The U.S. state of Georgia has many similarities to B.C.
A heavily forested coastal state with plenty of mountains (although the famous Blue Ridge Mountains have nothing on the Rockies and the Coastal Mountains), Georgia is dominated by one sprawling metropolis with a handful of small urban centres and a significant rural/urban divide.
For Canadians trying to understand the bipolar personality of the United States, then and now, Georgia is a good place to start.
Lost in the calamity of last Wednesday’s siege on the Capitol in Washington, Georgians narrowly elected two Democratic senators, giving the incoming Joe Biden administration a tie with the Republicans in the federal Senate that will be broken by Kamala Harris, when she is sworn in as vice president next week.
In typical Georgia fashion, its two new senators are trailblazers. Raphael Warnock is the first black senator to come from Georgia, while Jon Ossoff is just 33 years old and is the youngest person elected to the U.S. Senate in decades (Biden was just 29 when he was elected senator in 1972).
Their narrow victories reflected Biden’s razor-thin victory over Donald Trump in Georgia in the November presidential election. It was the first time a Democrat had won the state since Bill Clinton did it in 1992.
Like B.C., Georgia has undergone dramatic change in the past 30 years. Like Vancouver and the Lower Mainland, Atlanta and its surrounding counties has been home to most of that change. Just as significant parts of B.C. have seen little or no political, economic and population change in decades, the same goes for Georgia.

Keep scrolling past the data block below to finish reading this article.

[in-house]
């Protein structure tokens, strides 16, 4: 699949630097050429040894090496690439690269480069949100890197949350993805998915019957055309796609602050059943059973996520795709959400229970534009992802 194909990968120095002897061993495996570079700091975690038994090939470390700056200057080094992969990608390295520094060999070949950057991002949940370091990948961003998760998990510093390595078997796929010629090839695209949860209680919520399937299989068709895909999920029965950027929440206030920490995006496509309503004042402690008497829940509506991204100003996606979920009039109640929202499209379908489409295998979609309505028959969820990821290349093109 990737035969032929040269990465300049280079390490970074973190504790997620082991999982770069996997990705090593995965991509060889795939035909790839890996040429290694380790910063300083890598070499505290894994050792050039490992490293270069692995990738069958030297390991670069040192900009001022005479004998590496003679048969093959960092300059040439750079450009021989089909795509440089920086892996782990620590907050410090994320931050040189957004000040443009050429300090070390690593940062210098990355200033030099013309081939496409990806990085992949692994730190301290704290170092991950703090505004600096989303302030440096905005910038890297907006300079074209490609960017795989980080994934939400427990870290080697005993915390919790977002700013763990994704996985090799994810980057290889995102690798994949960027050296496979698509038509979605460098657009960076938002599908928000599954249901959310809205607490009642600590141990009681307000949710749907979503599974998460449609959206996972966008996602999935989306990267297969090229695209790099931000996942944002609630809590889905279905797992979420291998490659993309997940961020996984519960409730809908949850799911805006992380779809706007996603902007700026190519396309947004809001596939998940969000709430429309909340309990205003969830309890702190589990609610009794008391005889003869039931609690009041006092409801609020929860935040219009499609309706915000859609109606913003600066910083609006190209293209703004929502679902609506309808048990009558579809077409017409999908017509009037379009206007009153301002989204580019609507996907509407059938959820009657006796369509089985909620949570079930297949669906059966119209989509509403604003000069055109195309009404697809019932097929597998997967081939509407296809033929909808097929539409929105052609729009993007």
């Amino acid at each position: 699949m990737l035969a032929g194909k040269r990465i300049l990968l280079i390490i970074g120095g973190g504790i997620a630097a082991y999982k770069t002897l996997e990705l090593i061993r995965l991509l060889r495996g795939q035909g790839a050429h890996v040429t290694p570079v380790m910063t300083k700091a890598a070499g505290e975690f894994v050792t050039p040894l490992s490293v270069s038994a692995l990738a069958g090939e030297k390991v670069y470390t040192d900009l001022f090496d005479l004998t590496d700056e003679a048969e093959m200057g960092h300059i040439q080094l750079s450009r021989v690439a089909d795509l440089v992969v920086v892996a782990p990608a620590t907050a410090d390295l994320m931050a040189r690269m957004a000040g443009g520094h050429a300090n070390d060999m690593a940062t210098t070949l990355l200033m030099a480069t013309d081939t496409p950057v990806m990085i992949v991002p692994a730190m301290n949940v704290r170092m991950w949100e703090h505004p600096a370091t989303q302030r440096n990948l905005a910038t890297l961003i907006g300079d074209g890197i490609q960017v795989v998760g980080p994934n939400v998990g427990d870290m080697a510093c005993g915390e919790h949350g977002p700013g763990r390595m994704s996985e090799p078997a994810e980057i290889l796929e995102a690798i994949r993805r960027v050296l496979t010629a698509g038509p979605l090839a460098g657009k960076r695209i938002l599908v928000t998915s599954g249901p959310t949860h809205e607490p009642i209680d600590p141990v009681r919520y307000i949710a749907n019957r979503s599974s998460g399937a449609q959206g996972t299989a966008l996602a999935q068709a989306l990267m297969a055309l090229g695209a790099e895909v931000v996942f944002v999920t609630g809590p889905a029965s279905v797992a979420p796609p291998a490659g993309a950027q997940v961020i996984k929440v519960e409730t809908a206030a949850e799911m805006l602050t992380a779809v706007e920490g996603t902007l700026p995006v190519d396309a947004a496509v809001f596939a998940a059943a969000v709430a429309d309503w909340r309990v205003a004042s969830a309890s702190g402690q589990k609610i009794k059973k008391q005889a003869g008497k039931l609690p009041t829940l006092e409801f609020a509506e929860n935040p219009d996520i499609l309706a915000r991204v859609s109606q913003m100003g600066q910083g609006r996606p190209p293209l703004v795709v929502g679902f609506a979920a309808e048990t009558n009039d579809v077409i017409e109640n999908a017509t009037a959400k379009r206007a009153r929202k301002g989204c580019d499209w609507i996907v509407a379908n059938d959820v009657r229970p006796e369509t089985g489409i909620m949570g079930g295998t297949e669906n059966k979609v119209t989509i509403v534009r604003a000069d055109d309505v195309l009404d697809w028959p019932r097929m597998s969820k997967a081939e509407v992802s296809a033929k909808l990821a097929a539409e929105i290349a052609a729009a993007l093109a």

Like Vancouver, Atlanta is a bustling world city much richer, far more socially and politically liberal, and much more racially and culturally diverse than its neighbouring rural regions.
In the early 1970s, a year before Dave Barrett became the first NDP premier in B.C. history, Jimmy Carter was elected governor of Georgia. Both men were modern progressives who marked a sharp departure from the past and left a permanent change on the regional political landscape, despite only serving one term in office.
Like B.C., Georgia has a difficult racist history that shapes life to this day. A slave state and proud member of the Confederacy, the Ku Klux Klan was founded in Georgia and Lester Maddox, the state governor before Carter, was a fierce segregationist.
As Canadians, when we look to our cousins to the south and imagine ourselves so much more sophisticated than them, far less extreme, nowhere near as gullible and self-centred, we need to quit being ugly as they say in the peach state, badmouthing the neighbours when we’re no better.
The tensions that run through Georgia and B.C. are merely shades of the same colour. There is much to like, much to celebrate and be proud of in both places but anger, fear, resentment and hatred are running as hot in the forests of B.C. as they are amongst the Georgia pines.
That’s a song we should all keep on our mind.